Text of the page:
For older women, leg fat is ‘better than belly fat,’ study says.
If you have more fat on your legs than on your stomach, you may be protected from heart disease, according to a recent study published by European Heart Journal.
Researchers gathered data from 2,600 women of relatively healthy weight (a body mass index of between 18- & 25) over a span of 18 years as a part of a major U.S. study, the Women’s Health Initiative, which started in the mid-1990s. All the women took part in regular scans to check fat, muscle and bone density.
They found women with an “apple-shaped” body type, with more fat around the belly, were three times more likely to be at risk for cardiovascular disease development than those with a “pear-shaped” body type, which is fat around the thighs and hips. Those with more fat in the legs had a lower risk for cardiovascular disease than those with less leg fat while the greater amount of “trunk fat,” the higher the risk of cardiovascular disease.
Fat stored around the abdominal organs, called visceral fat, increases the risk of metabolic problems such as Type 2 diabetes and cardiovascular disease.
Though the reasoning behind why leg fat might be protective is still unclear, it seems it is not causing any problems in the body. An unhealthy lifestyle in middle age, however, can make you susceptible to an increase in abdominal fat.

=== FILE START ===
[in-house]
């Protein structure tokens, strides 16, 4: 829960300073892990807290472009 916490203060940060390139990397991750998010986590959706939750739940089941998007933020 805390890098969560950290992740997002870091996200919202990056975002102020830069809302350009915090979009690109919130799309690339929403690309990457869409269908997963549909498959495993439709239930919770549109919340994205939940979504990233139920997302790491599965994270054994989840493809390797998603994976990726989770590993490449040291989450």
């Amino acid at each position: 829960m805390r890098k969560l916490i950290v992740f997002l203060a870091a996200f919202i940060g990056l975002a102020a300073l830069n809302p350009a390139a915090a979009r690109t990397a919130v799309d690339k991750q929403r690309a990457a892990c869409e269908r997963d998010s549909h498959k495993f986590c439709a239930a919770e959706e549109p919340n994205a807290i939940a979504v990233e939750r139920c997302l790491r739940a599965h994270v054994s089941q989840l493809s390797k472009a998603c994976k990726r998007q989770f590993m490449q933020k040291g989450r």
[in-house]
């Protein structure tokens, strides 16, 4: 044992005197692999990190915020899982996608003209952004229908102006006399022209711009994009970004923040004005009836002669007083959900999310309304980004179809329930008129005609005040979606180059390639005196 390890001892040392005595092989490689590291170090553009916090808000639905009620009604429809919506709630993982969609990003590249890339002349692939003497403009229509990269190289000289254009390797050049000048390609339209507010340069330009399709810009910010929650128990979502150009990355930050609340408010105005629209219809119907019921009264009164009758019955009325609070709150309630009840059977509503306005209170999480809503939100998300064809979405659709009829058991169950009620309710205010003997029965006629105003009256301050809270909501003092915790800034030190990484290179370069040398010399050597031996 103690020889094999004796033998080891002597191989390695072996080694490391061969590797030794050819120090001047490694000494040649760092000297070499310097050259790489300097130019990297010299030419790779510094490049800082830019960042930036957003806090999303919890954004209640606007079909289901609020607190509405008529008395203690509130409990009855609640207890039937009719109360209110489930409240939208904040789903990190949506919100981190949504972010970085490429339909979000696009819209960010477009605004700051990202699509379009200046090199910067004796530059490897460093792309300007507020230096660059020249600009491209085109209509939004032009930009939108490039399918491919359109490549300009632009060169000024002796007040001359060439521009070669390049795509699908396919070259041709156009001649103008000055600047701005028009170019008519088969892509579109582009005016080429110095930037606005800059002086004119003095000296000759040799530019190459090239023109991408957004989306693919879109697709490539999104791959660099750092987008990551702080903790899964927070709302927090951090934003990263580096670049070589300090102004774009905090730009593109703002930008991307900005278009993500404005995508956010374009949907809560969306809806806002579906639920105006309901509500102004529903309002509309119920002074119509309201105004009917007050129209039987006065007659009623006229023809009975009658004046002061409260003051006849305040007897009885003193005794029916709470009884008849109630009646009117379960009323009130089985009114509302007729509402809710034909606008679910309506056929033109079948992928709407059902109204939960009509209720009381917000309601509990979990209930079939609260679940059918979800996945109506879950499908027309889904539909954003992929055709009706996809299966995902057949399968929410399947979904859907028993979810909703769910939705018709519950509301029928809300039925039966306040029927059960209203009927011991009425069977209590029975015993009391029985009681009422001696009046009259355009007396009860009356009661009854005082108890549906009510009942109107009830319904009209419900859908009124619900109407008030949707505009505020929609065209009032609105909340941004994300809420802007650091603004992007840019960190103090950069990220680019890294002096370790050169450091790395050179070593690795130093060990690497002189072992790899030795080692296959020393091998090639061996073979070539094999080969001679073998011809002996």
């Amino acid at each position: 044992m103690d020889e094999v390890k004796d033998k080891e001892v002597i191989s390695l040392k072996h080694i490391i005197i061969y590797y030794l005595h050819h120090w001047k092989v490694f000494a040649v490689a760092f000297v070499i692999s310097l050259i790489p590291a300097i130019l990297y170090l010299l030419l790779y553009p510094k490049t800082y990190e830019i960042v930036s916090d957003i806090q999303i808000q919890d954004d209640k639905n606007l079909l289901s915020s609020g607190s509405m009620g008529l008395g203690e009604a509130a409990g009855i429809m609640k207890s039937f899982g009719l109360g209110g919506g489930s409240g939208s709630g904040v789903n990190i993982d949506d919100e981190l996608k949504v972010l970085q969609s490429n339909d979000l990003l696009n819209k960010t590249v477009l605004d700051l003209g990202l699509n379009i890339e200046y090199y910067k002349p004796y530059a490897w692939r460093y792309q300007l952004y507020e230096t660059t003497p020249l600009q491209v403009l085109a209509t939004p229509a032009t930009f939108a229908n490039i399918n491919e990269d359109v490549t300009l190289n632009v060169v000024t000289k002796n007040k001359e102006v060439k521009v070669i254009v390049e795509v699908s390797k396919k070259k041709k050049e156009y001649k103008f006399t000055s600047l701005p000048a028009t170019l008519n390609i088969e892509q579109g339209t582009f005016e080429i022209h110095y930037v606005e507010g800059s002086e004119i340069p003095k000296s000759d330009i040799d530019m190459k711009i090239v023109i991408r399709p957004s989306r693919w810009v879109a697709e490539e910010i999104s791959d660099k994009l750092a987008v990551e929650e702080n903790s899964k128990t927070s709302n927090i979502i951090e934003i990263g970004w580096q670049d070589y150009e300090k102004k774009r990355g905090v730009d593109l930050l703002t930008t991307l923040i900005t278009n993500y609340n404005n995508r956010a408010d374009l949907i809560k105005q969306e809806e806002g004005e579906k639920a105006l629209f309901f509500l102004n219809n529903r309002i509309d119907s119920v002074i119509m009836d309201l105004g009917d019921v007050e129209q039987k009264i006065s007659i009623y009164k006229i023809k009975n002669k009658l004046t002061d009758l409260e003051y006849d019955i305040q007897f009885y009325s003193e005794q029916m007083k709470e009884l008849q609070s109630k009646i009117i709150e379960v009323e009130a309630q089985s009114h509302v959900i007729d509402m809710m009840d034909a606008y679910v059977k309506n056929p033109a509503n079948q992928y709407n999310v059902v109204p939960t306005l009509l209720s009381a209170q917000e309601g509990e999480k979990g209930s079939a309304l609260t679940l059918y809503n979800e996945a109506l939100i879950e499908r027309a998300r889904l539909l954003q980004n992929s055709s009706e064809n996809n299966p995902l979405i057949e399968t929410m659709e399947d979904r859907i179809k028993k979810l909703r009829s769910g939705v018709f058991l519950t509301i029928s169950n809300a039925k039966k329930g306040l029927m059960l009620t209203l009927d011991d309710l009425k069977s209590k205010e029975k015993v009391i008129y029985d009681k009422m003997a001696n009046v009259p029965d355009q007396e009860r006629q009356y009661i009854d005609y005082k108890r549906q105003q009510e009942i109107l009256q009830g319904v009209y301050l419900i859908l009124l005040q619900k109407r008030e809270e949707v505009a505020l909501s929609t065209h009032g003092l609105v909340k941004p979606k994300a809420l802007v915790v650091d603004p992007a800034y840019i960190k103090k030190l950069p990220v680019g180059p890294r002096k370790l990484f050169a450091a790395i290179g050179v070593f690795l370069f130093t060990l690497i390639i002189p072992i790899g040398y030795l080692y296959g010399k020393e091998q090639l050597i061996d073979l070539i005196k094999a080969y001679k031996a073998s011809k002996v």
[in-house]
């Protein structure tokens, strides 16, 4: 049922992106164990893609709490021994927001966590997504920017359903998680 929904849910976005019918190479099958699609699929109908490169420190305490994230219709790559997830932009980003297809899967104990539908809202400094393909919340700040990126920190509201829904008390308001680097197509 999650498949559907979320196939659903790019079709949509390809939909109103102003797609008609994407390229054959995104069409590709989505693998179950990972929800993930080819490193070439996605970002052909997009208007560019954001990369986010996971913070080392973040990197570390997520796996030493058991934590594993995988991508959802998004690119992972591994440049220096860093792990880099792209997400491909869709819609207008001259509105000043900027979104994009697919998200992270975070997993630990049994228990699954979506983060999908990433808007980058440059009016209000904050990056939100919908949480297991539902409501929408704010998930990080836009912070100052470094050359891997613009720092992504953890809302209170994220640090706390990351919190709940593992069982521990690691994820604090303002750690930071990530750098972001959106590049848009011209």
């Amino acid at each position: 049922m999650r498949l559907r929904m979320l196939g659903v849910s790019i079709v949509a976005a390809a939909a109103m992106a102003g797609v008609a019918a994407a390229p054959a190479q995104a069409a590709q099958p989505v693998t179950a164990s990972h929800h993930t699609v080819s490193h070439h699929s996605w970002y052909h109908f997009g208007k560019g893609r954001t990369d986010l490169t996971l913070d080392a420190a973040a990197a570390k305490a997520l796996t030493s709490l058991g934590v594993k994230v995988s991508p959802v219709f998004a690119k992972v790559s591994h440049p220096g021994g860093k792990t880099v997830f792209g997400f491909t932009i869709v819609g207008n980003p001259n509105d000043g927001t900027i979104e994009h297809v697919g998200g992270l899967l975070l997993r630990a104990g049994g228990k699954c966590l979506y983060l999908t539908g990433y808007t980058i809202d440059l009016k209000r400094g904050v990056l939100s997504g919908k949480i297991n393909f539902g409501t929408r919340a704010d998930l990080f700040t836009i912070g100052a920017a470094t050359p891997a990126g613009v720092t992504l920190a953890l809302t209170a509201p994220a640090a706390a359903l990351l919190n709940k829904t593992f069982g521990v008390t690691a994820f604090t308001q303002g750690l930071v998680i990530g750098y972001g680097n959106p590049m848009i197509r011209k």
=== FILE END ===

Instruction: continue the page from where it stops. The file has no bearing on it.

Research conducted in the past has only focused particularly on those who were overweight or obese, and not necessarily women who were a normal weight, according to Professor Qibin Qi of Albert Einstein College of Medicine in New York.
“Our study participants were all women with normal weight…. mostly they were not worried about their obesity status, but our findings send the message that even normal-weight people still need to pay attention to their body fat distribution…so this message is very important: even for women with a healthy body weight, [as] ‘apple shape’ or ‘pear shape’ still matters, Qi said.”
Professor Qi asserted the main goal is to try to attain a better ratio of belly to leg fat by reducing overall belly fat. “It is unknown whether there might be some particular diet or exercise which can help relocate fat,” he added. Our group is working on this question and hopefully we can have an answer soon.” But uncertainties aside, Professor Qi still highly recommended maintaining a healthy diet and frequent exercise.
The findings appear to support past research that links fat distribution to cardiovascular risk, particularly in women, said one expert not involved in the new study.
According to Dr. Sonya Babu-Narayan, associate medical director at the British Heart Foundation, “This study uncovers an interesting link between where fat is stored and your risk of heart attack and stroke, but can’t tell us why it exists… “Future research to uncover how the distribution of body fat is related to these diseases could reveal important new ways to prevent and treat the world’s biggest killer.”
Additional information on the role of excess abdominal fat (in both men and women) with relation to one’s health can be accessed at the following site:
Mark A. Mahoney, Ph.D. has been a Registered Dietitian/Nutritionist (RDN) for over 35 years and completed graduate studies in Nutrition & Public Health at Columbia University. He can be reached at firstname.lastname@example.org.
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